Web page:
I was thrilled when I got the assignment to supervise the animation of Jafar, the villain in the film Aladdin. I had just finished work on Gaston, who had to be handled with a certain amount of realism.
I remember thinking: Not with Jafar!
Here was a chance to design and animate a character who belonged in a graphically stylized world.
Animator Eric Goldberg had already done some incredible test animation of the Genie, which helped to set the style for character designs. Inspired by the fluid lines of famous caricaturist Al Hirschfeld combined with the voice of Robin Williams, Eric created a Genie for the ages and set the bar very high for the rest of us.
But how would I handle Jafar's personality against the uber entertaining Genie and the rest of the cast? Should I go along and give him plenty of lively gestures or should I downplay his acting and look for contrast instead?
I found out the more I held back and showed him thinking and plotting, the more evil and interesting he became. Sure there were scenes when eccentric acting was called for such as when Jafar turns into a beggar. The attitudes here show a hunger for power as well as extreme frustration.
All those scenes were animated beautifully by Kathy Zielinski.
Other animators in the Jafar unit were Nik Ranieri, Ken Duncan, Ron Husband and Lou Dellarosa.
Many different design ideas were floating around early on, before animation began.
A fun drawing by designer/story artist Daan Jippes.
This sketch by director John Musker showed just the right attitude to go along with Jonathan Freeman's voice recordings.
A couple of my early drawings with extra evil eyebrows. Didn't feel right though.
I order to loosen up I scribbled many facial expressions to explore the range of his facial features.
Setting Jafar's mouth very low on his face allowed me to create bizarre but interesting mouth shapes.
My attempt to tie down some of those rough faces.
How realistic or how cartoony should his hands look like? I knew I wanted hands you wouldn't want to touch.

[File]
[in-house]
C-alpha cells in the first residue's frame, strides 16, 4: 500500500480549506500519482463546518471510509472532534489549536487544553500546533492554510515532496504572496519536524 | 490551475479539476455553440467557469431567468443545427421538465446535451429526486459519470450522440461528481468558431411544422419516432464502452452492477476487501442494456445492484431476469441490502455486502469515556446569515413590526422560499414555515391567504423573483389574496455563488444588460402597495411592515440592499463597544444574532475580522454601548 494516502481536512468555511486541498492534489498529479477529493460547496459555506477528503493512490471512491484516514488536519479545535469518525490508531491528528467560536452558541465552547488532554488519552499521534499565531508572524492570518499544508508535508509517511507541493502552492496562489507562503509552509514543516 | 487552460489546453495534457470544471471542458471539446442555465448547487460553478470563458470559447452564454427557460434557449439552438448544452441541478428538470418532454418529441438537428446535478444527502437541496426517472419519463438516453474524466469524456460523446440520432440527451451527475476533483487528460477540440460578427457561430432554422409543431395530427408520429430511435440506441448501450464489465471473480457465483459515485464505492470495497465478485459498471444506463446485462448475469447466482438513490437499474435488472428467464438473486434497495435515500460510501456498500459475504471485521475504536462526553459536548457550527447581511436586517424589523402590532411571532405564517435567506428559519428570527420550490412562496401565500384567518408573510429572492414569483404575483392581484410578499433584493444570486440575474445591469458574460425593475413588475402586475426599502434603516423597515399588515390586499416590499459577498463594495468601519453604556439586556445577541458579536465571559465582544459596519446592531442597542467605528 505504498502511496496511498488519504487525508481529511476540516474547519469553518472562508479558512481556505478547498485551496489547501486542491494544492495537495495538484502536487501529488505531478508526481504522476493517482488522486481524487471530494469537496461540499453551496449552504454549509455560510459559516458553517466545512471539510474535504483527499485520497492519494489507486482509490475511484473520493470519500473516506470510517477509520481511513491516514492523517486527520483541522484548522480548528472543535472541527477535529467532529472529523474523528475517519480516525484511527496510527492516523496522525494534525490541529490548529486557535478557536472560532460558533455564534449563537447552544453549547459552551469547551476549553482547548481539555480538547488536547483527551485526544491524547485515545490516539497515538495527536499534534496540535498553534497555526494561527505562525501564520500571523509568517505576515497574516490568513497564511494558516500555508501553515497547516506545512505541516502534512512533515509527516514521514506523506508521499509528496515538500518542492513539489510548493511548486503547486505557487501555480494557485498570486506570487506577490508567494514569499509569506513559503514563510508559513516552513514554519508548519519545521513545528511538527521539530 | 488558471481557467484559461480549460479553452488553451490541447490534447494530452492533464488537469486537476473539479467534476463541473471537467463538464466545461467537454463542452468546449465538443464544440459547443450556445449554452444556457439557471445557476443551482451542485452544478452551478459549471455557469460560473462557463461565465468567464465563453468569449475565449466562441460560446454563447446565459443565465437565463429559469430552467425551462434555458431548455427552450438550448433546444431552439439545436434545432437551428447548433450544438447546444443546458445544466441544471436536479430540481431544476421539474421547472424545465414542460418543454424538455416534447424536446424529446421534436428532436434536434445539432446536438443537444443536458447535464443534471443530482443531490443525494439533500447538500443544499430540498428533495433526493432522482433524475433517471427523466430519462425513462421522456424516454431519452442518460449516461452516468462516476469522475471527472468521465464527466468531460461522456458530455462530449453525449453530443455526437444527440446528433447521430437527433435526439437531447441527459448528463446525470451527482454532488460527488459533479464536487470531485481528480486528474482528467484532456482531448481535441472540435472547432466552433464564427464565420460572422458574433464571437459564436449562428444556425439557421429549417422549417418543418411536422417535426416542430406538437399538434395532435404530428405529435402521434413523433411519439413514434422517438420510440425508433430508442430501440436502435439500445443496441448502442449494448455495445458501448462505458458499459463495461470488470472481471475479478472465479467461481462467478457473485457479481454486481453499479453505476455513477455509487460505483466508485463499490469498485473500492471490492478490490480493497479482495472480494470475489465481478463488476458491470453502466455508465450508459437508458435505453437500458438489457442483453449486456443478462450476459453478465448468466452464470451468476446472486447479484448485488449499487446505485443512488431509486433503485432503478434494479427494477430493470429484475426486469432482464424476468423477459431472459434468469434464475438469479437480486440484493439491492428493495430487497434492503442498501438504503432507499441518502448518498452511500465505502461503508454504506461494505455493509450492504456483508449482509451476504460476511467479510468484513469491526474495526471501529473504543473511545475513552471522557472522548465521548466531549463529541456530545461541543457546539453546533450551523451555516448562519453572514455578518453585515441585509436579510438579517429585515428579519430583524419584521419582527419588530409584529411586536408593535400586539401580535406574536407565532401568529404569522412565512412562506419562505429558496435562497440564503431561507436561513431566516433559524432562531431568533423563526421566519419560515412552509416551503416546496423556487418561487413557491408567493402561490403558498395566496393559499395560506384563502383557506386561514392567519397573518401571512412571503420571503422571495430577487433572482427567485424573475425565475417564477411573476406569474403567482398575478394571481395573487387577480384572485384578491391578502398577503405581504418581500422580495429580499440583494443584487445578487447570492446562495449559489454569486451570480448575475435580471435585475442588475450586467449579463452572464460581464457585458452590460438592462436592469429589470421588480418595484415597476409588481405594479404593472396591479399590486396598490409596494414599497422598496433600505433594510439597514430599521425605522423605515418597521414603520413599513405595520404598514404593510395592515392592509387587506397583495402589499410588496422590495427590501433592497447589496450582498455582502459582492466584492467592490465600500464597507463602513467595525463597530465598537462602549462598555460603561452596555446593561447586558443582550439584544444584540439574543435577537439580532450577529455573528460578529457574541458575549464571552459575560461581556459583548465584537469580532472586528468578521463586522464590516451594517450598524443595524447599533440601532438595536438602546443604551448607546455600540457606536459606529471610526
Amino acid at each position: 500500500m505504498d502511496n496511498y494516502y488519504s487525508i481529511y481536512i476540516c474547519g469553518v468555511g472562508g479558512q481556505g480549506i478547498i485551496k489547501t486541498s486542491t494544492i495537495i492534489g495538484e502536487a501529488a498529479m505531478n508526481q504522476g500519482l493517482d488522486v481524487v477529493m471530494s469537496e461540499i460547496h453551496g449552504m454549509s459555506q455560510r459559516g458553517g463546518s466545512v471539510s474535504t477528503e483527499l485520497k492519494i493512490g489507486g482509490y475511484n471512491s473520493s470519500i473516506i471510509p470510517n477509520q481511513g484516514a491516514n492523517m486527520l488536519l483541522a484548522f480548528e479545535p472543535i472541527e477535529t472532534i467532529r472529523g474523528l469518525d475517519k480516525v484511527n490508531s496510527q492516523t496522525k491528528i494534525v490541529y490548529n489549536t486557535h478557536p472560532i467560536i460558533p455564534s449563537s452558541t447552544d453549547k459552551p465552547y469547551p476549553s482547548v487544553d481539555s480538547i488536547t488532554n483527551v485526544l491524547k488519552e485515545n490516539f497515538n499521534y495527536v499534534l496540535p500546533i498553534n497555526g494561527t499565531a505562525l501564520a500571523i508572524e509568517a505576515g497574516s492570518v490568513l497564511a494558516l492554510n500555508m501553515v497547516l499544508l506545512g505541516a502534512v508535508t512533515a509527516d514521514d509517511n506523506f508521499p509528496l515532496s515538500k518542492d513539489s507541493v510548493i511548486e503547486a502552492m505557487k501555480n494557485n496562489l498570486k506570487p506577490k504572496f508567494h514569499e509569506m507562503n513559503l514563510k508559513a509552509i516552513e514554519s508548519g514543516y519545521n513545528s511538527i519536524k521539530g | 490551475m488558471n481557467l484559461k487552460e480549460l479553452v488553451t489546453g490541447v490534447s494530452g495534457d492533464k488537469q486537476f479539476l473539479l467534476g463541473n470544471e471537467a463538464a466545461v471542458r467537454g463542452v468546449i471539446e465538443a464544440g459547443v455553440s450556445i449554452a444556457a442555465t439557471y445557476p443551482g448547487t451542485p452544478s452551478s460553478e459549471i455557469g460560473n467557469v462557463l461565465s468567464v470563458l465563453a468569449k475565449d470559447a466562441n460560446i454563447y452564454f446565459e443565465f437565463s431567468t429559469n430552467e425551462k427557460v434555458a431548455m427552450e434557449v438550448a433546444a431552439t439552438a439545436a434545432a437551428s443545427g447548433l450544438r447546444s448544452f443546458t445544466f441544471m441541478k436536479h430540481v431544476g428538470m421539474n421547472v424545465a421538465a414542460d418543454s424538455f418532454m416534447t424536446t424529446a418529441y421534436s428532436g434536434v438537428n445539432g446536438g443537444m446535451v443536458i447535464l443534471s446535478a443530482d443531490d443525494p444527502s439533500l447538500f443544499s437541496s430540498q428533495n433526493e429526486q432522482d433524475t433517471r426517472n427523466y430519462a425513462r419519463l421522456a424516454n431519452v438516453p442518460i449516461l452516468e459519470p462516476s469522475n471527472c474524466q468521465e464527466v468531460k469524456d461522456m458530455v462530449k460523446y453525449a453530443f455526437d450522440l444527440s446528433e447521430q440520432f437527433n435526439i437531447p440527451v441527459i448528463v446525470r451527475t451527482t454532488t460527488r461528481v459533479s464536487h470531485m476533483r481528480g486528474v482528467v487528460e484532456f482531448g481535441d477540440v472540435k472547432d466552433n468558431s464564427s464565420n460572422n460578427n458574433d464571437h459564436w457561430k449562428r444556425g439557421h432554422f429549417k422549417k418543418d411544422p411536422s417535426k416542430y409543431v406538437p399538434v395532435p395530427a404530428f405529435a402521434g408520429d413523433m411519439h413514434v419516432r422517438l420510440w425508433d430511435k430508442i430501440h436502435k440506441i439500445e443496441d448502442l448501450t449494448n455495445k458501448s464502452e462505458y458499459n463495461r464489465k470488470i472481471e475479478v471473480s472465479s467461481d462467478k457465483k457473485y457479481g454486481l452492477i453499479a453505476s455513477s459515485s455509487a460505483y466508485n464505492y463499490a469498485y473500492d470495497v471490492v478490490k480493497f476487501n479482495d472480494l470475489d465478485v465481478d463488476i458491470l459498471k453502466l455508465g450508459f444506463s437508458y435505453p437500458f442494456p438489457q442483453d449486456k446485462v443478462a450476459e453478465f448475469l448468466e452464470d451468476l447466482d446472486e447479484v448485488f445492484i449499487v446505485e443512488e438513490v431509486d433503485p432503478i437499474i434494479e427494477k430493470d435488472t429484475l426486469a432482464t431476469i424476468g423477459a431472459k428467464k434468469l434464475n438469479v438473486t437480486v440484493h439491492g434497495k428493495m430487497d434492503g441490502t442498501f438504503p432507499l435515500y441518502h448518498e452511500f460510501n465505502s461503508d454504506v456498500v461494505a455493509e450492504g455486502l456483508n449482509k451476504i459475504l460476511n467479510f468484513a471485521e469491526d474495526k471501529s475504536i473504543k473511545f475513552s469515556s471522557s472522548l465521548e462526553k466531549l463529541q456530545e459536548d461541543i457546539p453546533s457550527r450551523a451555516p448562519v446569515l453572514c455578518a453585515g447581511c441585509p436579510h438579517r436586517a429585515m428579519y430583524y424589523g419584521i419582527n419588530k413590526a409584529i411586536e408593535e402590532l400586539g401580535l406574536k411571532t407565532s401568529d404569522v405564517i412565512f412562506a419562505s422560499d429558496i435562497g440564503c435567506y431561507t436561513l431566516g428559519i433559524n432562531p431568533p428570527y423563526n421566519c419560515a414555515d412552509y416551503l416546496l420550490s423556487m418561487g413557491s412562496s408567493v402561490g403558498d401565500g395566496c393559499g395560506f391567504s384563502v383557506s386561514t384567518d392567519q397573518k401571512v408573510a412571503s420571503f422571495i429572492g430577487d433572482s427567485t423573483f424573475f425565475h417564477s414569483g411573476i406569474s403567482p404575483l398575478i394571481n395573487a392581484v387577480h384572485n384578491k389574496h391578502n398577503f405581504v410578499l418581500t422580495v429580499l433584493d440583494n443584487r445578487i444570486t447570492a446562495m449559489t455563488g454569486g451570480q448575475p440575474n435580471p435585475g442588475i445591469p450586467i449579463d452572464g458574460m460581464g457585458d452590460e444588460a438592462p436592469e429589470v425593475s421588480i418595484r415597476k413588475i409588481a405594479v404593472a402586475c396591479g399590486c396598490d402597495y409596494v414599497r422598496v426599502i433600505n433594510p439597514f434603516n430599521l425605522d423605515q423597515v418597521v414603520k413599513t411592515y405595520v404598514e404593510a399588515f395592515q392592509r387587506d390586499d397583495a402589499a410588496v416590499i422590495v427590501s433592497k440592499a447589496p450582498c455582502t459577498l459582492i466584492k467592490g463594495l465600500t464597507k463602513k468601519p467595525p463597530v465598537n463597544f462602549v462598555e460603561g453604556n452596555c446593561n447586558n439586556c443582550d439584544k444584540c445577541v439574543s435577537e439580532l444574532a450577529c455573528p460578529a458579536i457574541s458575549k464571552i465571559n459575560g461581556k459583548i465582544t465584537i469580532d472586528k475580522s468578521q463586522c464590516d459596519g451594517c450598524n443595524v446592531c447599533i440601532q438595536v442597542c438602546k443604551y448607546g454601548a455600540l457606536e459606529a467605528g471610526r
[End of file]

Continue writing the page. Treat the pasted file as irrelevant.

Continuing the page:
Premature cleanup studies. The right type of personality is emerging, but his face has way too many angles and planes. Too complicated to look at and not in line with the style of the film.
Jean Gillmore drew these expressive poses.
I tried to minimize the line milage in the design. Still not stylized enough.
After one more pass I was comfortable with these animatable shapes.
This is the design directors Ron Clements and John Musker approved.
Clean up artist Kathy Baily creates the fine line look for the character.
An oversized drawing of Jafar with a cut out Iago provided by animator Will Finn.
I don't particularly enjoy drawing model sheets, it's all about measuring the components of the character and being consistent. They are important though because they explain the character "graphically" to your animation and clean up crew.
A cool design for Jafar's staff. We decided to close the snake's mouth though to save line mileage.
It probably saved the film's budget, too :)
A couple of my more or less typical roughs.
This is a clean up drawing from a scene that was cut from the movie
Jafar is muttering the magic word to make the gigantic tiger head appear in the desert.
That magic word was the name of our layout supervisor: Rasoul Azadani
Jonathan Freeman voiced the character perfectly, He loved being Jafar, and I loved animating to his inspired vocal performances.